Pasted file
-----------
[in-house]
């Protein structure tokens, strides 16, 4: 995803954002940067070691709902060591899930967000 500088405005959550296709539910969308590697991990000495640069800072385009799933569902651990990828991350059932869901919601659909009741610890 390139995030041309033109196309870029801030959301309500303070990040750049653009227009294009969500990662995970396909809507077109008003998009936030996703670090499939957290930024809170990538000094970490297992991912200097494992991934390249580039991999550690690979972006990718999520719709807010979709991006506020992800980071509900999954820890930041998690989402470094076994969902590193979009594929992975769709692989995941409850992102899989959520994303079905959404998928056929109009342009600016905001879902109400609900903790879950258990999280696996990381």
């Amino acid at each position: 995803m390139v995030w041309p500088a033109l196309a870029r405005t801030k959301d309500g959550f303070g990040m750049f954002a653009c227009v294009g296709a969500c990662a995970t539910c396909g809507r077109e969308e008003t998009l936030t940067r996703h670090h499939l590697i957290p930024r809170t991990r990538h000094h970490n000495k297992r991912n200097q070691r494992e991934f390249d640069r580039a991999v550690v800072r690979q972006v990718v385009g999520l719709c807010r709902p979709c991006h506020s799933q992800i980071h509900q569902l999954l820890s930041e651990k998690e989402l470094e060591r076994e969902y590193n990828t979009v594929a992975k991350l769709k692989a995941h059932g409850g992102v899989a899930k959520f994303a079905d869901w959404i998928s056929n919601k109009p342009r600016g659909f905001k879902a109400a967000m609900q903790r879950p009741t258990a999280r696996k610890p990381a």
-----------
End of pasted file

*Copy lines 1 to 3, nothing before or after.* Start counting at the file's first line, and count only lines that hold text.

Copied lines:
[in-house]
């Protein structure tokens, strides 16, 4: 995803954002940067070691709902060591899930967000 500088405005959550296709539910969308590697991990000495640069800072385009799933569902651990990828991350059932869901919601659909009741610890 390139995030041309033109196309870029801030959301309500303070990040750049653009227009294009969500990662995970396909809507077109008003998009936030996703670090499939957290930024809170990538000094970490297992991912200097494992991934390249580039991999550690690979972006990718999520719709807010979709991006506020992800980071509900999954820890930041998690989402470094076994969902590193979009594929992975769709692989995941409850992102899989959520994303079905959404998928056929109009342009600016905001879902109400609900903790879950258990999280696996990381």
């Amino acid at each position: 995803m390139v995030w041309p500088a033109l196309a870029r405005t801030k959301d309500g959550f303070g990040m750049f954002a653009c227009v294009g296709a969500c990662a995970t539910c396909g809507r077109e969308e008003t998009l936030t940067r996703h670090h499939l590697i957290p930024r809170t991990r990538h000094h970490n000495k297992r991912n200097q070691r494992e991934f390249d640069r580039a991999v550690v800072r690979q972006v990718v385009g999520l719709c807010r709902p979709c991006h506020s799933q992800i980071h509900q569902l999954l820890s930041e651990k998690e989402l470094e060591r076994e969902y590193n990828t979009v594929a992975k991350l769709k692989a995941h059932g409850g992102v899989a899930k959520f994303a079905d869901w959404i998928s056929n919601k109009p342009r600016g659909f905001k879902a109400a967000m609900q903790r879950p009741t258990a999280r696996k610890p990381a």